This section will evolve to include testimonials, recipe’s, preparations, and preservation methods used on the property first, and then later with additional information from other Highest Good collaborators and teacher/demonstration hubs.
Ash Gourd Coconut Curry
Recipe courtesy of: Indu’s International Kitchen
|Total Time: 50 min
Prep: 20 min
Cook: 30 min
|Yield: 4 Servings
- 4 ½ cups fresh pineapple, chopped
- 4 cups cucumber
- 3 cups wax gourd
- (Kumbalanga) skin
and cut into small
- 4 small green chillies, cut length-wise (use less if you
don’t want heat)
- 3/4 cup water
- 1 & 3/4 cup coconut
milk* – freshly
extracted using grated
coconut (see right)
or canned coconut milk
- 1/2 tsp salt or to taste
- 2 tsp coconut oil
- 1 tsp mustard seeds
- 2 dry red chillies,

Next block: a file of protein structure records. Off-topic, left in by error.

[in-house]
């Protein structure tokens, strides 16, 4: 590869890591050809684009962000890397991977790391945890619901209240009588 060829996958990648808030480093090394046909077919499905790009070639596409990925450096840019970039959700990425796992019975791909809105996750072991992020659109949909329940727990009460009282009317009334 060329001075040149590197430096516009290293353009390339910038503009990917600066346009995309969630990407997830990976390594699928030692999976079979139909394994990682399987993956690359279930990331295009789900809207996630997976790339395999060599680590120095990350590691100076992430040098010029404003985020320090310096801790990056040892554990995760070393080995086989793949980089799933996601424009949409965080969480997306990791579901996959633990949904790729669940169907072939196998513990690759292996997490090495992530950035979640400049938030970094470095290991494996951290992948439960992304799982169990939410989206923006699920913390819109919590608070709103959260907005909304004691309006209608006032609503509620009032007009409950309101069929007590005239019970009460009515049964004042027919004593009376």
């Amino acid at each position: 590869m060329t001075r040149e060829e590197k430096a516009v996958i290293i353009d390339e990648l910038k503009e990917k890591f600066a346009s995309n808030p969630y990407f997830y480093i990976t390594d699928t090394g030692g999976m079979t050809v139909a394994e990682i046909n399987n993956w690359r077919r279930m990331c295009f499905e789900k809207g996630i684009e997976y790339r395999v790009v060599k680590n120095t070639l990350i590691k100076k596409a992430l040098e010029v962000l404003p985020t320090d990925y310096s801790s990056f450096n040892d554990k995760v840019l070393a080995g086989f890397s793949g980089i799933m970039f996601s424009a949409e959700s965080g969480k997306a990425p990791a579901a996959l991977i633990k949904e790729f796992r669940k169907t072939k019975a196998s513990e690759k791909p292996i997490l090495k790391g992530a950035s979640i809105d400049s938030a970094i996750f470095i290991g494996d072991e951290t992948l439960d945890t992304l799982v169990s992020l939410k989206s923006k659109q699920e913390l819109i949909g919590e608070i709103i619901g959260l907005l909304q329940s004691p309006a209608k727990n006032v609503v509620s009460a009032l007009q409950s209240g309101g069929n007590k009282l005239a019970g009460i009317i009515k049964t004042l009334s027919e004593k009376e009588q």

each split into two
- 4-5 fresh curry leaves
- Remove the skin of the wax gourd or kumbalanga and chop into pieces
- Take a medium-size cooking pot and add the kumbalanga pieces in it along with the green chillies, salt, and water. Cover with a lid and cook on medium to low flame for about 5-6 minutes until the kumbalanga pieces are cooked and there is little water left. (You may want to check frequently to see if the kumbalanga pieces have turned soft since we do not want to over cook them as they will turn pulpy). Turn the heat off and set aside.
- Extract the coconut milk (if you are using home-made) as shown below. Take about 1 and 3/4 cup of the milk and add to the pot with the cooked kumbalanga.
- Again start the heat back on and cook on low heat for about 2 minutes or until you see a couple bubbles in the coconut milk mixture. Immediately turn heat off and set aside.
- For the final tadka (oil tempering or garnish), take a small pan or skillet and heat the coconut oil in it. When hot, add the mustard seeds and once they start spluttering, turn heat to low and add the dry red chilly pieces and the curry leaves. Saute on low for about 1 minute more and turn heat off. Add this oil garnish over the cooked pumpkin and coconut milk mixture.